I mounted the SkyTracker Pro Camera Mount on my photographic tripod. I used the 3/8" screw mounting on the Alt/Az base.
And here is the Camera Mount plus Counterweight. The camera tripod center pole can be seen in its reversed orientation.
I was surprised that there is no ON/OFF switch for the polar alignment scope illumination. There is a button to cycle through the eight illumination levels, but OFF is not one of the levels. A way to turn off the illumination to save battery power, especially when used for solar tracking, should have been included.
I was also a little surprised that the bubble level on the Alt/Az base was fairly inaccurate in the North-South direction. Fortunately, that was easily overcome by leveling the tripod using an alternative method.
One minor nuisance I noticed is that the polar alignment can change when swapping cameras or lenses due to the weight and center-of-gravity change. So be certain to recheck the alignment when swapping.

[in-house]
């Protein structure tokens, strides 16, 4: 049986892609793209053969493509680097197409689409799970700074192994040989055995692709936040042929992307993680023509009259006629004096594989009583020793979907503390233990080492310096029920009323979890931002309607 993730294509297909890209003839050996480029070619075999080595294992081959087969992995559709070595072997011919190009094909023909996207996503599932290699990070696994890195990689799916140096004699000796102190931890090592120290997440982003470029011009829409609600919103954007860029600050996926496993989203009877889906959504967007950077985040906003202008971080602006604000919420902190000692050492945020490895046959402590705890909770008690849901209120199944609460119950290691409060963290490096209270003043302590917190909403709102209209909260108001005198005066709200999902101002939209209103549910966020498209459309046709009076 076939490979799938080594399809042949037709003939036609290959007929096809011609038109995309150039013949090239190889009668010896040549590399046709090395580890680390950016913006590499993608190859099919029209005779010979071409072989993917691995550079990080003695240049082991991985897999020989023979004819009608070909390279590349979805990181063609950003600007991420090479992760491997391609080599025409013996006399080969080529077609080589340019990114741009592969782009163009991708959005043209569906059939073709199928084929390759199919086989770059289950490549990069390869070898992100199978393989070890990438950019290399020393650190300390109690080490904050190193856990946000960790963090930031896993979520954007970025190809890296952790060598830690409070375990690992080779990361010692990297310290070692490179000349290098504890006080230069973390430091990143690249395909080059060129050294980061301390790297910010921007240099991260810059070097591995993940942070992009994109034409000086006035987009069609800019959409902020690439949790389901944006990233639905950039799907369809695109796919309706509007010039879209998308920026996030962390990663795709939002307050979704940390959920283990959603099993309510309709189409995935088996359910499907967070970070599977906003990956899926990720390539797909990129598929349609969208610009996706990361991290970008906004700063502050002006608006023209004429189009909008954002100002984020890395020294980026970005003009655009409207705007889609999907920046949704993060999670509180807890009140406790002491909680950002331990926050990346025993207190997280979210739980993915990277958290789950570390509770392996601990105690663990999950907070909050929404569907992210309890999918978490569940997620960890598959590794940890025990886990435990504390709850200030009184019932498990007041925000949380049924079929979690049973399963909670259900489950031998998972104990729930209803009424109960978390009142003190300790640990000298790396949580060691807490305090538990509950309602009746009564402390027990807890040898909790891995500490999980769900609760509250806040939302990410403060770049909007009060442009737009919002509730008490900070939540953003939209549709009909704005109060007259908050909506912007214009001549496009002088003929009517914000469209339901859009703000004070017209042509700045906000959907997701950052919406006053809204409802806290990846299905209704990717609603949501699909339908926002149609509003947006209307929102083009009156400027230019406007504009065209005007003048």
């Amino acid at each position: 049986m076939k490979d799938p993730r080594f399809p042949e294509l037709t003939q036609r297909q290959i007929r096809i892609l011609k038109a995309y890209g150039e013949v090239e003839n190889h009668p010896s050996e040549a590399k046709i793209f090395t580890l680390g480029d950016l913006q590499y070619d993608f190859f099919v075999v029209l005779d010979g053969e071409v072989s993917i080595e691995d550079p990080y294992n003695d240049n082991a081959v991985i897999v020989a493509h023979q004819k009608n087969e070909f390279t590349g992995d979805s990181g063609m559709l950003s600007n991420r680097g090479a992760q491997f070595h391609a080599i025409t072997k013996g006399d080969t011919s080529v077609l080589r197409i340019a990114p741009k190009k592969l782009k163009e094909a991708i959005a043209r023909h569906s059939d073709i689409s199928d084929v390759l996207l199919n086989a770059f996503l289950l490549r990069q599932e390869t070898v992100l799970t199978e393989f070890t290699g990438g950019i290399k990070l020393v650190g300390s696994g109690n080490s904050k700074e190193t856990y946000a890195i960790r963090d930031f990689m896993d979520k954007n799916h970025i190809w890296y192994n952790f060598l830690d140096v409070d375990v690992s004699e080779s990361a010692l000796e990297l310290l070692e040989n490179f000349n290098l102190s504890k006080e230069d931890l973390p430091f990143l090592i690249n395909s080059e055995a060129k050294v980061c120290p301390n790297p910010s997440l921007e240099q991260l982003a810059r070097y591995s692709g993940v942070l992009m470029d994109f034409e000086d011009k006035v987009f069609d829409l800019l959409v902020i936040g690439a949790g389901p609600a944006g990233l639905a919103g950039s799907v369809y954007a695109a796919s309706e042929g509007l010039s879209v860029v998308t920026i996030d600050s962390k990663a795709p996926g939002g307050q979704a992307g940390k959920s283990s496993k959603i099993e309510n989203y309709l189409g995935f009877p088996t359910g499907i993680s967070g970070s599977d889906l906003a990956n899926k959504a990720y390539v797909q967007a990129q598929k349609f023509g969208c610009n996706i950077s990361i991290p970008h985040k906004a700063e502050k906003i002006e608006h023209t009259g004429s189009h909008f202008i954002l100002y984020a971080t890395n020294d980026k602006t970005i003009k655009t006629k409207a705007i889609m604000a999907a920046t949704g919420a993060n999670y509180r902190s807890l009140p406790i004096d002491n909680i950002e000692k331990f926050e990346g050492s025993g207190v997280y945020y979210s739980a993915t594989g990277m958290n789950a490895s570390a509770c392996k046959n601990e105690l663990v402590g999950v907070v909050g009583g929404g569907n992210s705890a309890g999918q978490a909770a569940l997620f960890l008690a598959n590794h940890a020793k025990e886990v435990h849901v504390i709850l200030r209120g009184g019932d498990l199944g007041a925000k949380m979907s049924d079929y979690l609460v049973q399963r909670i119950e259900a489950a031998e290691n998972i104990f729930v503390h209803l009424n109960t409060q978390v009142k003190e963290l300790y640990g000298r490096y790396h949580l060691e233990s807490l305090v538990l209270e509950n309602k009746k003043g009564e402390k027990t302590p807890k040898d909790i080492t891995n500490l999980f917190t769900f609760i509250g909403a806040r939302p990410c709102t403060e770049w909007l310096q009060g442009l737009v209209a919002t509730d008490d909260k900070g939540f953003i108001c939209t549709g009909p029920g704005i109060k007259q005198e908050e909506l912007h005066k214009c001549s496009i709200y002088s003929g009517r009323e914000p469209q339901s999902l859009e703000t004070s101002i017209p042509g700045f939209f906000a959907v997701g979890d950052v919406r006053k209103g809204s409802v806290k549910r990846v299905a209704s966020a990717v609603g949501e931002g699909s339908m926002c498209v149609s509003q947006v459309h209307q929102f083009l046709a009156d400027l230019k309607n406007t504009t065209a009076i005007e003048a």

Nighttime Polar Aligning
There are three ways of polar aligning:
1. center Polaris in the sight hole
2. center Polaris in the Polar Scope
3. precisely position Polaris on the grid in the Polar Scope
I tried all three methods. Method 1 was easy; just center Polaris in the sight hole. I did have to move the Counterweight out of the way though. Of course, this method is not very accurate but should be good enough for short exposures with short focal length lenses. Method 2 was even easier; just place Polaris in the center of the illuminated reticle in the Polar Scope. This method would be more accurate than Method 1, but would still result in tracking errors for long duration exposures with some lenses. Method 3, the most accurate, was more challenging as precise movements using the Latitude and Azimuth adjustments were required. I first used a paper Polaris guide printed from a link in the SkyTracker Pro manual. The guide matched the reticle pattern and was fairly accurate, but is subject to slight errors in positioning Polaris. The most accurate way of getting Polaris in the right place (since it is not at the North Celestial Pole) is to use software that shows the exact position of Polaris in the sky for the your current date/time and your location.